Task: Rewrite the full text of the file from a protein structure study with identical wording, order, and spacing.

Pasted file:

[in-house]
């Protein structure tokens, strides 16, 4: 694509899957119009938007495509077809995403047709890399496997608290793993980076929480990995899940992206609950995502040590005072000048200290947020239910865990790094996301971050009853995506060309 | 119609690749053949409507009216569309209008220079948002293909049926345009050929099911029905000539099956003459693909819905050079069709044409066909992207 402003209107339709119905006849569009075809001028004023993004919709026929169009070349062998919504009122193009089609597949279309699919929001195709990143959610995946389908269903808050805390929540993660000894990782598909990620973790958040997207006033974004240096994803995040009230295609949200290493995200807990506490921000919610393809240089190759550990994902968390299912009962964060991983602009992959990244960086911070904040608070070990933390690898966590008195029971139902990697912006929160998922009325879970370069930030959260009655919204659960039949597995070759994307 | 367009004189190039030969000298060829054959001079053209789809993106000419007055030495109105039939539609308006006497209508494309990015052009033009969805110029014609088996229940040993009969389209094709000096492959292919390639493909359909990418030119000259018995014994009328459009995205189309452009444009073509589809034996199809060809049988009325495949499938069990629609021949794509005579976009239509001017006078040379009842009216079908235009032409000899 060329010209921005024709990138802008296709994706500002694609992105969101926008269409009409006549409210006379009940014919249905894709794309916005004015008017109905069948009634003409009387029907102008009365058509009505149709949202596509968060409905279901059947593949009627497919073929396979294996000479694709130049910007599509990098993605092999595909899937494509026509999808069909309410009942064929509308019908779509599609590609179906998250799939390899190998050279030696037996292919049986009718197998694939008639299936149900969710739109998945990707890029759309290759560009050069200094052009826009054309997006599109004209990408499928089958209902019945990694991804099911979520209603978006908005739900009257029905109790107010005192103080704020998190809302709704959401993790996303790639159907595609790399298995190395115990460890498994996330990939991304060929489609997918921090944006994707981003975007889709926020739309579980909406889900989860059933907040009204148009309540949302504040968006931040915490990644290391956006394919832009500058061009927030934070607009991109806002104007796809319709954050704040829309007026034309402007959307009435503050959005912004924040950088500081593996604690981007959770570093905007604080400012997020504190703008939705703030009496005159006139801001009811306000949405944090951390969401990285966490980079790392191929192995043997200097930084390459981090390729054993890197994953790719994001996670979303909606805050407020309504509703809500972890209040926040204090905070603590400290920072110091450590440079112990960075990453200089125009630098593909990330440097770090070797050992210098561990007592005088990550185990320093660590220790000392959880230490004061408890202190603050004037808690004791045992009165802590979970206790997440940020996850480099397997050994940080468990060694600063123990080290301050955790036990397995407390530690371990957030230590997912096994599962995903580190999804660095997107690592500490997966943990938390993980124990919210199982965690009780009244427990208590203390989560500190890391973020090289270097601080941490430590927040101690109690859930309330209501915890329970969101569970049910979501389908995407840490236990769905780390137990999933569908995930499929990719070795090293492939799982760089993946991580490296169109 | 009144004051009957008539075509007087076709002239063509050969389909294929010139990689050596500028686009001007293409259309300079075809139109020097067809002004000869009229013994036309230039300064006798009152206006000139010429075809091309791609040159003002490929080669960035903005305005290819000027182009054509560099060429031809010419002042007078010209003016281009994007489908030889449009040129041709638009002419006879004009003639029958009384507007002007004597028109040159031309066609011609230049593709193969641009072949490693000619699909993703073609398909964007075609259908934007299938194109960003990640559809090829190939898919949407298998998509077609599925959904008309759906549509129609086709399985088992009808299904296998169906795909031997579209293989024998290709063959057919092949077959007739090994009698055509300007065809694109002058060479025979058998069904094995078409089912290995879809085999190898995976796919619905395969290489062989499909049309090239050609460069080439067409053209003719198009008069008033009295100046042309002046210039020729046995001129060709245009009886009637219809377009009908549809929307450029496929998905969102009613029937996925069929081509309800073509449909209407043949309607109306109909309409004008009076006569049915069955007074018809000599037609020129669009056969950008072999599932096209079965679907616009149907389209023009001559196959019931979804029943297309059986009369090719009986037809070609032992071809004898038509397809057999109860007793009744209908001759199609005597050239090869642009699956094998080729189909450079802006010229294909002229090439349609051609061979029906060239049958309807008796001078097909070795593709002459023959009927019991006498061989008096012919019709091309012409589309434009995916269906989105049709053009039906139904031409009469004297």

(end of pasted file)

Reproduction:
[in-house]
């Protein structure tokens, strides 16, 4: 694509899957119009938007495509077809995403047709890399496997608290793993980076929480990995899940992206609950995502040590005072000048200290947020239910865990790094996301971050009853995506060309 | 119609690749053949409507009216569309209008220079948002293909049926345009050929099911029905000539099956003459693909819905050079069709044409066909992207 402003209107339709119905006849569009075809001028004023993004919709026929169009070349062998919504009122193009089609597949279309699919929001195709990143959610995946389908269903808050805390929540993660000894990782598909990620973790958040997207006033974004240096994803995040009230295609949200290493995200807990506490921000919610393809240089190759550990994902968390299912009962964060991983602009992959990244960086911070904040608070070990933390690898966590008195029971139902990697912006929160998922009325879970370069930030959260009655919204659960039949597995070759994307 | 367009004189190039030969000298060829054959001079053209789809993106000419007055030495109105039939539609308006006497209508494309990015052009033009969805110029014609088996229940040993009969389209094709000096492959292919390639493909359909990418030119000259018995014994009328459009995205189309452009444009073509589809034996199809060809049988009325495949499938069990629609021949794509005579976009239509001017006078040379009842009216079908235009032409000899 060329010209921005024709990138802008296709994706500002694609992105969101926008269409009409006549409210006379009940014919249905894709794309916005004015008017109905069948009634003409009387029907102008009365058509009505149709949202596509968060409905279901059947593949009627497919073929396979294996000479694709130049910007599509990098993605092999595909899937494509026509999808069909309410009942064929509308019908779509599609590609179906998250799939390899190998050279030696037996292919049986009718197998694939008639299936149900969710739109998945990707890029759309290759560009050069200094052009826009054309997006599109004209990408499928089958209902019945990694991804099911979520209603978006908005739900009257029905109790107010005192103080704020998190809302709704959401993790996303790639159907595609790399298995190395115990460890498994996330990939991304060929489609997918921090944006994707981003975007889709926020739309579980909406889900989860059933907040009204148009309540949302504040968006931040915490990644290391956006394919832009500058061009927030934070607009991109806002104007796809319709954050704040829309007026034309402007959307009435503050959005912004924040950088500081593996604690981007959770570093905007604080400012997020504190703008939705703030009496005159006139801001009811306000949405944090951390969401990285966490980079790392191929192995043997200097930084390459981090390729054993890197994953790719994001996670979303909606805050407020309504509703809500972890209040926040204090905070603590400290920072110091450590440079112990960075990453200089125009630098593909990330440097770090070797050992210098561990007592005088990550185990320093660590220790000392959880230490004061408890202190603050004037808690004791045992009165802590979970206790997440940020996850480099397997050994940080468990060694600063123990080290301050955790036990397995407390530690371990957030230590997912096994599962995903580190999804660095997107690592500490997966943990938390993980124990919210199982965690009780009244427990208590203390989560500190890391973020090289270097601080941490430590927040101690109690859930309330209501915890329970969101569970049910979501389908995407840490236990769905780390137990999933569908995930499929990719070795090293492939799982760089993946991580490296169109 | 009144004051009957008539075509007087076709002239063509050969389909294929010139990689050596500028686009001007293409259309300079075809139109020097067809002004000869009229013994036309230039300064006798009152206006000139010429075809091309791609040159003002490929080669960035903005305005290819000027182009054509560099060429031809010419002042007078010209003016281009994007489908030889449009040129041709638009002419006879004009003639029958009384507007002007004597028109040159031309066609011609230049593709193969641009072949490693000619699909993703073609398909964007075609259908934007299938194109960003990640559809090829190939898919949407298998998509077609599925959904008309759906549509129609086709399985088992009808299904296998169906795909031997579209293989024998290709063959057919092949077959007739090994009698055509300007065809694109002058060479025979058998069904094995078409089912290995879809085999190898995976796919619905395969290489062989499909049309090239050609460069080439067409053209003719198009008069008033009295100046042309002046210039020729046995001129060709245009009886009637219809377009009908549809929307450029496929998905969102009613029937996925069929081509309800073509449909209407043949309607109306109909309409004008009076006569049915069955007074018809000599037609020129669009056969950008072999599932096209079965679907616009149907389209023009001559196959019931979804029943297309059986009369090719009986037809070609032992071809004898038509397809057999109860007793009744209908001759199609005597050239090869642009699956094998080729189909450079802006010229294909002229090439349609051609061979029906060239049958309807008796001078097909070795593709002459023959009927019991006498061989008096012919019709091309012409589309434009995916269906989105049709053009039906139904031409009469004297």